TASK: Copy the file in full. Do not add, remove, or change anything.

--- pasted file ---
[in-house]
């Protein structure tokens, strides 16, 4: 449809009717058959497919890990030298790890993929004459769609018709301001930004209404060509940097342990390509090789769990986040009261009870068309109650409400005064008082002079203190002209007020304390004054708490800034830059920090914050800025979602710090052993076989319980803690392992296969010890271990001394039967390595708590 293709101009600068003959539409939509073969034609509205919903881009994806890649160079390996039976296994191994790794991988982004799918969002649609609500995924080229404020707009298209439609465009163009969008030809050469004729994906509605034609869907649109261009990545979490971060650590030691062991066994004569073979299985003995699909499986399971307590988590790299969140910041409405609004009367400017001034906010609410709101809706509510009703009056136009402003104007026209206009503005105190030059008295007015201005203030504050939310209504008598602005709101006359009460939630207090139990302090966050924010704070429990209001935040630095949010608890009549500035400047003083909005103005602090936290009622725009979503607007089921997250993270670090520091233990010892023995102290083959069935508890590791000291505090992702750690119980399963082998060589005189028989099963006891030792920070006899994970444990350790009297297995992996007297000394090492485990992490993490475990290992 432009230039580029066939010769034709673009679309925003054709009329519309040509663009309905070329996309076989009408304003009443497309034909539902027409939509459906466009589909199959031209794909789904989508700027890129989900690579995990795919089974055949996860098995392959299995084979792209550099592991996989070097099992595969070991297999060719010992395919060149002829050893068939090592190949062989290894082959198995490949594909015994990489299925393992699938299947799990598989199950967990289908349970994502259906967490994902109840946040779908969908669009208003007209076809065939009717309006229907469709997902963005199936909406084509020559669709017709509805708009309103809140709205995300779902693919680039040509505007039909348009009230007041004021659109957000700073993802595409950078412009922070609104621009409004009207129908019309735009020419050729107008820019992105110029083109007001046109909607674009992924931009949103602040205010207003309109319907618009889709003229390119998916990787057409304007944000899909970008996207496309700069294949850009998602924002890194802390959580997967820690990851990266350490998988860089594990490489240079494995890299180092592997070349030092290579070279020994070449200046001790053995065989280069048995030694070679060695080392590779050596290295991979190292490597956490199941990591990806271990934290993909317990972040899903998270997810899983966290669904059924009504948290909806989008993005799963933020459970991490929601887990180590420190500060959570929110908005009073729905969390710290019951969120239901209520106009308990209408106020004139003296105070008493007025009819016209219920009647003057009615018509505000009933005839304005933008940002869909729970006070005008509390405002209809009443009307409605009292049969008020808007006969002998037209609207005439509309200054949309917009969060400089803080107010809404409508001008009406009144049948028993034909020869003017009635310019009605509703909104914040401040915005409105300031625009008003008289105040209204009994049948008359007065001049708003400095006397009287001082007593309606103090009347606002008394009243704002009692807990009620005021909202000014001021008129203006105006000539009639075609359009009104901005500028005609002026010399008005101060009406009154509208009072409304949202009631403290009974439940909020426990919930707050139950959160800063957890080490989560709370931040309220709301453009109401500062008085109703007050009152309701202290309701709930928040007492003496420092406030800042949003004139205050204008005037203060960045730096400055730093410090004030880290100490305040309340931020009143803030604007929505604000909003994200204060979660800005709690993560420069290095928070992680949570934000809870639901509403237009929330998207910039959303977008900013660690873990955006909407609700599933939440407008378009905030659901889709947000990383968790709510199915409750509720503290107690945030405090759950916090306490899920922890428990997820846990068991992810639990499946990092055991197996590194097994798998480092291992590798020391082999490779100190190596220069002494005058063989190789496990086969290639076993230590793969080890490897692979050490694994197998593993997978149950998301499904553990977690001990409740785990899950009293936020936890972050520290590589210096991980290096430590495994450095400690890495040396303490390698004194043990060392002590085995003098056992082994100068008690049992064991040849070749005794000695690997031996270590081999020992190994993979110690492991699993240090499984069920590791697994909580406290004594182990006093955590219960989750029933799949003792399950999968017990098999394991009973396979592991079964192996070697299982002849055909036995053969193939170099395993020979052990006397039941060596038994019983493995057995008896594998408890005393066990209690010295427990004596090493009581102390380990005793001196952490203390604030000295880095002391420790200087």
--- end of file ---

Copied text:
[in-house]
């Protein structure tokens, strides 16, 4: 449809009717058959497919890990030298790890993929004459769609018709301001930004209404060509940097342990390509090789769990986040009261009870068309109650409400005064008082002079203190002209007020304390004054708490800034830059920090914050800025979602710090052993076989319980803690392992296969010890271990001394039967390595708590 293709101009600068003959539409939509073969034609509205919903881009994806890649160079390996039976296994191994790794991988982004799918969002649609609500995924080229404020707009298209439609465009163009969008030809050469004729994906509605034609869907649109261009990545979490971060650590030691062991066994004569073979299985003995699909499986399971307590988590790299969140910041409405609004009367400017001034906010609410709101809706509510009703009056136009402003104007026209206009503005105190030059008295007015201005203030504050939310209504008598602005709101006359009460939630207090139990302090966050924010704070429990209001935040630095949010608890009549500035400047003083909005103005602090936290009622725009979503607007089921997250993270670090520091233990010892023995102290083959069935508890590791000291505090992702750690119980399963082998060589005189028989099963006891030792920070006899994970444990350790009297297995992996007297000394090492485990992490993490475990290992 432009230039580029066939010769034709673009679309925003054709009329519309040509663009309905070329996309076989009408304003009443497309034909539902027409939509459906466009589909199959031209794909789904989508700027890129989900690579995990795919089974055949996860098995392959299995084979792209550099592991996989070097099992595969070991297999060719010992395919060149002829050893068939090592190949062989290894082959198995490949594909015994990489299925393992699938299947799990598989199950967990289908349970994502259906967490994902109840946040779908969908669009208003007209076809065939009717309006229907469709997902963005199936909406084509020559669709017709509805708009309103809140709205995300779902693919680039040509505007039909348009009230007041004021659109957000700073993802595409950078412009922070609104621009409004009207129908019309735009020419050729107008820019992105110029083109007001046109909607674009992924931009949103602040205010207003309109319907618009889709003229390119998916990787057409304007944000899909970008996207496309700069294949850009998602924002890194802390959580997967820690990851990266350490998988860089594990490489240079494995890299180092592997070349030092290579070279020994070449200046001790053995065989280069048995030694070679060695080392590779050596290295991979190292490597956490199941990591990806271990934290993909317990972040899903998270997810899983966290669904059924009504948290909806989008993005799963933020459970991490929601887990180590420190500060959570929110908005009073729905969390710290019951969120239901209520106009308990209408106020004139003296105070008493007025009819016209219920009647003057009615018509505000009933005839304005933008940002869909729970006070005008509390405002209809009443009307409605009292049969008020808007006969002998037209609207005439509309200054949309917009969060400089803080107010809404409508001008009406009144049948028993034909020869003017009635310019009605509703909104914040401040915005409105300031625009008003008289105040209204009994049948008359007065001049708003400095006397009287001082007593309606103090009347606002008394009243704002009692807990009620005021909202000014001021008129203006105006000539009639075609359009009104901005500028005609002026010399008005101060009406009154509208009072409304949202009631403290009974439940909020426990919930707050139950959160800063957890080490989560709370931040309220709301453009109401500062008085109703007050009152309701202290309701709930928040007492003496420092406030800042949003004139205050204008005037203060960045730096400055730093410090004030880290100490305040309340931020009143803030604007929505604000909003994200204060979660800005709690993560420069290095928070992680949570934000809870639901509403237009929330998207910039959303977008900013660690873990955006909407609700599933939440407008378009905030659901889709947000990383968790709510199915409750509720503290107690945030405090759950916090306490899920922890428990997820846990068991992810639990499946990092055991197996590194097994798998480092291992590798020391082999490779100190190596220069002494005058063989190789496990086969290639076993230590793969080890490897692979050490694994197998593993997978149950998301499904553990977690001990409740785990899950009293936020936890972050520290590589210096991980290096430590495994450095400690890495040396303490390698004194043990060392002590085995003098056992082994100068008690049992064991040849070749005794000695690997031996270590081999020992190994993979110690492991699993240090499984069920590791697994909580406290004594182990006093955590219960989750029933799949003792399950999968017990098999394991009973396979592991079964192996070697299982002849055909036995053969193939170099395993020979052990006397039941060596038994019983493995057995008896594998408890005393066990209690010295427990004596090493009581102390380990005793001196952490203390604030000295880095002391420790200087």